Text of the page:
Watsonville Patio have got legs. They're one of these bands committed to touring ceaselessly until even tribesmen in isolated pockets of the Amazon Basin recognize their faces and hum WP tunes as they blow psychedelic bark dust up each other's noses. They're no strangers to Missoula, either-around the time their self-titled debut album was released in February 1996, they played something like three Missoula shows in two weeks. They tour like fiends, and that pays off in the long run.

And, for that added local cachet, there's that three-degrees-of-separation personal connection to Missoula. When local rocker, Drywater Studio honcho and sound guy Sacha Perrin packed up and moved away practically overnight two or three years ago, the last thing anyone heard was that he was off to Los Angeles to play guitar in Watsonville Patio.

Exactly what happened to Sacha remains unclear-he's not in the current line-up and his name doesn't appear in the liner notes of the band's latest, Population 02-but it's always refreshing to hear that Watsonville Patio is coming back to town.

If you've never heard Watsonville Patio, frequent comparisons to the likes of Mazzy Star, Cowboy Junkies and 10,000 Maniacs should let you know what kind of magic carpet they're riding in on-total pop. The Lone Justice comparisons aren't too off the mark, either-with singer Janice Grube staking out the middle ground between Maria McKee's earthy twang and Hope Sandoval's waif thing, borrowing a bit from both schools with equal panache. Great lyrics, too, and that Van Morrison cover? Yah!

The band's home page even goes so far as to list the influences of each of its members-notes of which ring loud and clear at first listen. Janet lists Juice Newton, which immediately makes her A-OK in my book; I was holding out for a cover of "The Sweetest Thing" secreted away on some unlisted track, but what are you gonna do? Janis Ian and Stevie Nicks have also made their mark on her Grube's bittersweet vocals.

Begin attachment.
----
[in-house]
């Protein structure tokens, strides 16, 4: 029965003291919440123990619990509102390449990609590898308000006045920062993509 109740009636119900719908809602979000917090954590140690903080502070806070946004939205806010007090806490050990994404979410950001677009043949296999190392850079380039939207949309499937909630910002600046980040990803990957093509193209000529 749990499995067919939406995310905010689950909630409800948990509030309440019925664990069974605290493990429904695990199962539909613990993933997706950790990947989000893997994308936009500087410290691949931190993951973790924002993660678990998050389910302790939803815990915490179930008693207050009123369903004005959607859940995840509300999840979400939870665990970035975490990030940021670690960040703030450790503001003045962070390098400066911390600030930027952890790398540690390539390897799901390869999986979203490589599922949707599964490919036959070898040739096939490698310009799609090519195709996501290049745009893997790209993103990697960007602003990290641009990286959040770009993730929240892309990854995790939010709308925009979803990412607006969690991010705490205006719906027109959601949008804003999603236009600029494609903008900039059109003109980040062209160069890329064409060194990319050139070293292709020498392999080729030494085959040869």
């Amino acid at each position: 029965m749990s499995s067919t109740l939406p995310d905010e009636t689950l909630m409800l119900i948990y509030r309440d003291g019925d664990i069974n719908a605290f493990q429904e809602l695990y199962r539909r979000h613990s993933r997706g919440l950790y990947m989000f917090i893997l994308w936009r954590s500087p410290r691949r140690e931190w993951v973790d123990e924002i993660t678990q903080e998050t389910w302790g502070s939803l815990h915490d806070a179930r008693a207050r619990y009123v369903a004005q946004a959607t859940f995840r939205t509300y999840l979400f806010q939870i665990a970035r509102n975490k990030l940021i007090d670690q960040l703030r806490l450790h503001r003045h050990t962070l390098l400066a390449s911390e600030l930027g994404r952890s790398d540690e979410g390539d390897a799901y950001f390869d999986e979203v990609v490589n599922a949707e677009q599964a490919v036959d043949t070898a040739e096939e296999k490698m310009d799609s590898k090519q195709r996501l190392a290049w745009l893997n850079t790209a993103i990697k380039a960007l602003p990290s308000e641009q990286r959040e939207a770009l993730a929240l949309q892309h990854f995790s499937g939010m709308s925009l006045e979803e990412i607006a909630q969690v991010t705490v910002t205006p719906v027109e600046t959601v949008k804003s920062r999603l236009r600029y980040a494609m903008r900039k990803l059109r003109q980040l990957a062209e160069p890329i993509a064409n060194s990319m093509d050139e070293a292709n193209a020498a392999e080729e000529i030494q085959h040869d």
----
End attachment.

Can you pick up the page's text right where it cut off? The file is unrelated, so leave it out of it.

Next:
Guitarist Dylan Brock lists a bunch of guitarists, and his conservative playing reprises the Edge and Johnny Marr from the Smiths more than Jimi Hendrix, who nonetheless gets a mention and shows up on "Into the Mystic" to dissolve the song into a sheet of blissful crybaby fuzz. There are also traces of American Music Club and-holy smokes-the Silencers, whose "Razor Blades of Love" was an inspiring slab of shimmering guitar rock if ever there was one.

But what a drag to have to live with a bunch of sweaty-palmed comparisons. Watsonville Patio tackle their tunes with a kind of vigor that usually gets slicked-out of this kind of pop in the trials of production and mastering; they're grand on CD, but you just know the proof is in the live pudding. Burgeoning legions of Missoula fans will attest to this, so when Watsonville Patio rolls into Missoula again next week, you'd better just go see for yourself.

Watsonville Patio play the Ritz on Thursday, Sept. 23 at 9 p.m. Tickets $7.

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